For one thing, we learn new stuff in space — NASA helped improve eyeglasses, cancer research and even NFL Sunday Ticket. And the space program does cost billions of dollars, but compared to the rest of the budget, it’s really only Stanley Nickels and Schrute Bucks.

We should keep going to space for the same reason we climbed Mount Everest, built bases on Antarctica and jumped Snake River Canyon on a motorcycle--it stretches the limits of humanity.

That’s the whole point of space travel— you blast off in a space shuttle that’s shaped like a middle finger and point it at the laws of nature.

We didn’t let the Russkies beat us to the moon, but we haven’t done anything that jaw-dropping in decades. Our buildings are no longer the tallest, our basketball teams are no longer the dreamiest, people can see our stealth bombers.

My greatest recent accomplishment was hitting 300 straight notes of “Freebird” on “Guitar Hero II.” And even that wan’t a huge deal—those 300 notes were at the beginning of the song, and the solo starts right about note 301.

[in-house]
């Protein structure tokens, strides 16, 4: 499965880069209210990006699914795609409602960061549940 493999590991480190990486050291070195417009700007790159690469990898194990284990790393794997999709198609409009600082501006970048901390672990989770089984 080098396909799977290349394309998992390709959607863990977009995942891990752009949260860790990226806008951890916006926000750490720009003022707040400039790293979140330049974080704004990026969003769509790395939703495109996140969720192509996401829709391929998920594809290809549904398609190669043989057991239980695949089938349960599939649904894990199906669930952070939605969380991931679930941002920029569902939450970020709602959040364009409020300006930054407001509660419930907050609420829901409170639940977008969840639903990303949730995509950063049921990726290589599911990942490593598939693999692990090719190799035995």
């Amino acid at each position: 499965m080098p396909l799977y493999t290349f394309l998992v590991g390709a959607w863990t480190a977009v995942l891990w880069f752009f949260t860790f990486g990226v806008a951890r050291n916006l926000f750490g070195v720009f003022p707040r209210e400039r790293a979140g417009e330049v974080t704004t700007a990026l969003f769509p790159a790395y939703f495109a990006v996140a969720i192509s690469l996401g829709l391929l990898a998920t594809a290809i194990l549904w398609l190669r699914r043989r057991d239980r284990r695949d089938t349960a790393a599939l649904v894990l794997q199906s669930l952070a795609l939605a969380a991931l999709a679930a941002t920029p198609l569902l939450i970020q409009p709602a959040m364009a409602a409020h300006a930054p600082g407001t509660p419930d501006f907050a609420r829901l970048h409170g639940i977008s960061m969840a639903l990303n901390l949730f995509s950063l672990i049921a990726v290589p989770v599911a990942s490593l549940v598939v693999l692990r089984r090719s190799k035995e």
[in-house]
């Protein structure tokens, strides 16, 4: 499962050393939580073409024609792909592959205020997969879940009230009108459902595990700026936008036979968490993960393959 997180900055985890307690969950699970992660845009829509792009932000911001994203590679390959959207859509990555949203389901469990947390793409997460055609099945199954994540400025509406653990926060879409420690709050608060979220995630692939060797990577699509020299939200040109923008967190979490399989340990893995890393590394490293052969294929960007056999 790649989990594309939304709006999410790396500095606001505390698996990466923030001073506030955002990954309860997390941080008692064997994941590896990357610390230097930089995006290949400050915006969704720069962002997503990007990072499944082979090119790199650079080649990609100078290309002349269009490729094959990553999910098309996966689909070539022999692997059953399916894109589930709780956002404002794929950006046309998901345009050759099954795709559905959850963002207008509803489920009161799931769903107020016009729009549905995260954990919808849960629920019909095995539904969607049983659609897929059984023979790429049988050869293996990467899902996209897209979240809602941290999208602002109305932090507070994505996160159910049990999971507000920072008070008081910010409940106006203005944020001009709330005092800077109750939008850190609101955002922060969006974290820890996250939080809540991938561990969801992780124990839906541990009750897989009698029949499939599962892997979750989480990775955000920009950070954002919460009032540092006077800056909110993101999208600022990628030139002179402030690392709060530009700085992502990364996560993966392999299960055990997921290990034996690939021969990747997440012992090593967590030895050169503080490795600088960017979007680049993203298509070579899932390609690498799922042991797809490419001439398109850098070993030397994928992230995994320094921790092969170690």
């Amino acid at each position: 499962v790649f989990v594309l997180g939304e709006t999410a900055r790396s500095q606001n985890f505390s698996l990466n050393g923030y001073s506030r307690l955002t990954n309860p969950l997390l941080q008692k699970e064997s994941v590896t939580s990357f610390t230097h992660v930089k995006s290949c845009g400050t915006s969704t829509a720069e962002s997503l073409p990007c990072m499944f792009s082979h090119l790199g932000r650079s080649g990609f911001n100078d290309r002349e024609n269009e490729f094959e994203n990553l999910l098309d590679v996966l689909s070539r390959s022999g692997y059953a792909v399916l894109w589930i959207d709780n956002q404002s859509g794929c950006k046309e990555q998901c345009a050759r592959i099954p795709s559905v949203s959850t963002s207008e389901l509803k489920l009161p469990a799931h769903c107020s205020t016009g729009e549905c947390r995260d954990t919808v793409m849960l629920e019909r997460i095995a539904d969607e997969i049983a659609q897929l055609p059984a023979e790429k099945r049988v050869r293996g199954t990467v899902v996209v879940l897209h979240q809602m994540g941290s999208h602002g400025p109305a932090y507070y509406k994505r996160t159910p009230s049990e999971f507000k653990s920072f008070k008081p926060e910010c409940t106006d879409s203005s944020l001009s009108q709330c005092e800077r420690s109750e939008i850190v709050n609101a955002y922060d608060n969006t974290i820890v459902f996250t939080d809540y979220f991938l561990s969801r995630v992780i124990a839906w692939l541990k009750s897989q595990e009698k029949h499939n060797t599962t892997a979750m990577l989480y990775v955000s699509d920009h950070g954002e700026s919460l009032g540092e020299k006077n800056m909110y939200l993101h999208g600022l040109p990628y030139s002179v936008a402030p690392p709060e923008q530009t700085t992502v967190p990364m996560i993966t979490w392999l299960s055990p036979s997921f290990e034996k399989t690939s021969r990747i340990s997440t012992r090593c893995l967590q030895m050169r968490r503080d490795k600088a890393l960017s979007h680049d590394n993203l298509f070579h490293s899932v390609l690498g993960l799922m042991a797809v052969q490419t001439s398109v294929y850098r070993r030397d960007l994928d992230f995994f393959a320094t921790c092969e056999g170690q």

Meanwhile, the Chinese might beat us to Mars.

We can’t let that happen. Granted, blind patriotism doesn’t always end well—Manifest Destiny and the Trail of Tears come to mind. But Americans — both natives and immigrants like Albert Einstein who knew this was the place to be—have done a bunch of rootin’ tootin’ stuff.

Off the top of my head, there’s the light bulb, the airplane and the American version of “The Office.”

You’re welcome.

But the toppermost of the poppermost was when we put a man on the freakin’ moon. It was a giant leap for mankind. But we could go farther.

I bet even all the astronauts who died in tragedies would have wanted it that way.

I’m gonna go pick a fight.